Milichia patrizii (ant-mugging fly)

Milichia patrizii is known as the ant-mugging fly because of the feeding behaviour of females of the species, which steal food from Crematogaster ants

The flies are found in:

  • Kenya
  • South Africa

Milichia patrizii was described by Willi Hennig (20 April 1913 - 5 November 1976), who is best known for developing phylogenetic systematics, a coherent theory of the investigation and presentation of the relations that exist among species.

Hennig was particularly interested in flies and wrote an important chapter about the family Milichiidae in 1937. Altogether Hennig described nearly 600 new fly species including 5 freeloader flies.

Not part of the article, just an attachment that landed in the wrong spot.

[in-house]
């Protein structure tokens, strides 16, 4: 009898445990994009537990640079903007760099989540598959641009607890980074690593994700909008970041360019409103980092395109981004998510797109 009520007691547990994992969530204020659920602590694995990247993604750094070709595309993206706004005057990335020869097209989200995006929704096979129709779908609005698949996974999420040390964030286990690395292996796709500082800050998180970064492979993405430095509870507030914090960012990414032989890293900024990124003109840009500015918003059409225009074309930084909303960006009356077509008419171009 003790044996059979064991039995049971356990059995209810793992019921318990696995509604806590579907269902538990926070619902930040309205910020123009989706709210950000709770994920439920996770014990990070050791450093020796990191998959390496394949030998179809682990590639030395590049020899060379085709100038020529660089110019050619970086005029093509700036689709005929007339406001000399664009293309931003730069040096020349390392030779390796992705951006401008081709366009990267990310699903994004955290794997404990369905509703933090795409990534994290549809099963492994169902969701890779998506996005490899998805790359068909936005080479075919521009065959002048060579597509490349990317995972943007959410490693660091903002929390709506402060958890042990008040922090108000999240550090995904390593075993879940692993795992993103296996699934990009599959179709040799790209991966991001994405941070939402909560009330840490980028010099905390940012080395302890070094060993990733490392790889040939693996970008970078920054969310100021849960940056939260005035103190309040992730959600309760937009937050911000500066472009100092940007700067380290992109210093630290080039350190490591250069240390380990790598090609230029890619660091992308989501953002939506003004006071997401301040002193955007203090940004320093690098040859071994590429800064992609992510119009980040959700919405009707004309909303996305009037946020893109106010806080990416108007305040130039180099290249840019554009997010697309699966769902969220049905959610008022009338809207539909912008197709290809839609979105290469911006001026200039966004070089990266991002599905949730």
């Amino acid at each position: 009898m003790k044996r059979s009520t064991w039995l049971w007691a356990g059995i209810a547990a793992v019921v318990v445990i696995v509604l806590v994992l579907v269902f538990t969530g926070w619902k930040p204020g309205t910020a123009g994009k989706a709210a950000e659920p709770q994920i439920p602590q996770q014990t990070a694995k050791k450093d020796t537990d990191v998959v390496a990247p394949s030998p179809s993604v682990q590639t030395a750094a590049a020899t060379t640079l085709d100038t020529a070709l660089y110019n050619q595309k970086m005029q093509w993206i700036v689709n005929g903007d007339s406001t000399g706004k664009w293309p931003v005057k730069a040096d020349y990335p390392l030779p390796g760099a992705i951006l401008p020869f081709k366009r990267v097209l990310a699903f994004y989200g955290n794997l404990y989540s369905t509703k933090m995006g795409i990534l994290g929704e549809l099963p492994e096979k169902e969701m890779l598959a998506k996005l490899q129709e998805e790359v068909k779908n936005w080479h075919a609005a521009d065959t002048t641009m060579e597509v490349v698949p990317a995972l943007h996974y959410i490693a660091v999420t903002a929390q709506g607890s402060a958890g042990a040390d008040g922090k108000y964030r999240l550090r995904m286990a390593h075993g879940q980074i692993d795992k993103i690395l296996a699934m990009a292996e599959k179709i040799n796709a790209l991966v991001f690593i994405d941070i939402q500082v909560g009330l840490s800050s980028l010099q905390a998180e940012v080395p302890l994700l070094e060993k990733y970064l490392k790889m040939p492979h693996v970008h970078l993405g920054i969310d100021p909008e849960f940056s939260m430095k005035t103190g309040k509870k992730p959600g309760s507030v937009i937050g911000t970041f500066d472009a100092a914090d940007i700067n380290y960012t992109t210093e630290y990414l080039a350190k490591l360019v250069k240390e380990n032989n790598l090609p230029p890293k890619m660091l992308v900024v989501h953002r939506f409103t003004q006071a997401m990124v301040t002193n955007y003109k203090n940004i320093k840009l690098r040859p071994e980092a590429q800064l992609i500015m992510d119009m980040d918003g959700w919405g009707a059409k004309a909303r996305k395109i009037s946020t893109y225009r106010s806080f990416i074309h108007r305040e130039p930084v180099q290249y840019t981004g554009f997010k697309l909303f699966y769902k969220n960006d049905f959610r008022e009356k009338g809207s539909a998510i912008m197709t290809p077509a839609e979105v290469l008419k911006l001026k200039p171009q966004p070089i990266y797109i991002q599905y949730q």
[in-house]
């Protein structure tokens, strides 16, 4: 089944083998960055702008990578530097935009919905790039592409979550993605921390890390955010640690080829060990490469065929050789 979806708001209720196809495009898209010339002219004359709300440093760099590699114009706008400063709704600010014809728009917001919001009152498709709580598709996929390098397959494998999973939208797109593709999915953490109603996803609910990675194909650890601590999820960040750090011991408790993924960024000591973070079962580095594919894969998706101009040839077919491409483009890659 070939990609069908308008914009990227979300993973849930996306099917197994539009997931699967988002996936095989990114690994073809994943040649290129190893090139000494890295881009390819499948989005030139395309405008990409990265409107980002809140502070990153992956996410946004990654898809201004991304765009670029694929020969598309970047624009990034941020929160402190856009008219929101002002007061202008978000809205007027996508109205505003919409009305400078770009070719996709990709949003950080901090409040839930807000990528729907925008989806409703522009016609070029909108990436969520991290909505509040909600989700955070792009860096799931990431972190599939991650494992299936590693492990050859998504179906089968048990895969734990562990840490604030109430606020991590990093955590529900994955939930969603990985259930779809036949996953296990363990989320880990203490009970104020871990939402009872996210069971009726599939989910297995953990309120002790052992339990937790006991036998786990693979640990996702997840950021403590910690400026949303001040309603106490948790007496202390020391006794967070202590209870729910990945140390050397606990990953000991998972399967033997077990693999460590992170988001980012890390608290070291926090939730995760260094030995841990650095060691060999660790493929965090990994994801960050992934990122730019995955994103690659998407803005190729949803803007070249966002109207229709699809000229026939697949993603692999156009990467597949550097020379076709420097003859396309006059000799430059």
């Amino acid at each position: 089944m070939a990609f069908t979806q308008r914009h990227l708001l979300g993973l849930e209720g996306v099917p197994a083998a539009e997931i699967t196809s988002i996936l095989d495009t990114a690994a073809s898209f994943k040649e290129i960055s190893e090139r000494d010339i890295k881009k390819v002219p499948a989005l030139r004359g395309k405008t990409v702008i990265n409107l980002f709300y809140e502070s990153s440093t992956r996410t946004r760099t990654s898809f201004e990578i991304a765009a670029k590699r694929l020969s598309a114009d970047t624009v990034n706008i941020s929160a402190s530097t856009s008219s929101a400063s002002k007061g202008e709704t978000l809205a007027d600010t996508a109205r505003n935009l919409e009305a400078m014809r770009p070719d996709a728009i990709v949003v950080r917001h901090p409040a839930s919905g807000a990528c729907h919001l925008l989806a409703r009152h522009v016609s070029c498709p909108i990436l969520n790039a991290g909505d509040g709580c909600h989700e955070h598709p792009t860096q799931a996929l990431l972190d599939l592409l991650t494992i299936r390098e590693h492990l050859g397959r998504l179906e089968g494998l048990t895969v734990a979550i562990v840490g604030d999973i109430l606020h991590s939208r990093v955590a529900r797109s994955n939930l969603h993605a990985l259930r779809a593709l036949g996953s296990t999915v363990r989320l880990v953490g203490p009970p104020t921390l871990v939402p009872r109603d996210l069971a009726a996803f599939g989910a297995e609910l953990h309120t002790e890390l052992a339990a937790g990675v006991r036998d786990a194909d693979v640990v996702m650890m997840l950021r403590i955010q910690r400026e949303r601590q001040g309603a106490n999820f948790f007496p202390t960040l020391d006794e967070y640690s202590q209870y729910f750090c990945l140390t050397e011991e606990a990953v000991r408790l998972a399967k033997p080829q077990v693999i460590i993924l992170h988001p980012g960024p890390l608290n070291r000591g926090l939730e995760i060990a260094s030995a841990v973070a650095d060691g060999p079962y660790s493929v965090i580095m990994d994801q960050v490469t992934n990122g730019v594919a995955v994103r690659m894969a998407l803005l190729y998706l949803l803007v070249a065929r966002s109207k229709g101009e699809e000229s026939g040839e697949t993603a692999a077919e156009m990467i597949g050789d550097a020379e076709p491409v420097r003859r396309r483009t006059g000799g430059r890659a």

Species detail

Milichia patrizii females attack Crematogaster ants to obtain food:

  1. The fly grabs the tip of the ant's antenna with its own.
  2. This makes the ant stand still and allows the fly to trigger the ant's regurgitation response. 
  3. When the fly has been fed it releases the ant.
See the full illustrated story of an ant-mugging fly attack on the Photo Synthesis website
  • Male Milichia patrizii specimen

    Learn about the appearance of the ant-mugging fly, and find out about the wider fly family it belongs to.


A Milichia patrizii fly stops a Crematogaster ant by grasping its antenna

A Milichia patrizii fly stops a Crematogaster ant by grasping its antenna. © Alex Wild

Milichia patrizii

The ant-mugging fly, Milichia patrizii, triggering a regurgitation response from a Crematogaster ant. © Alex Wild

Male Milichia patrizii specimen

Male Milichia patrizii specimen (photographed by Irina Brake)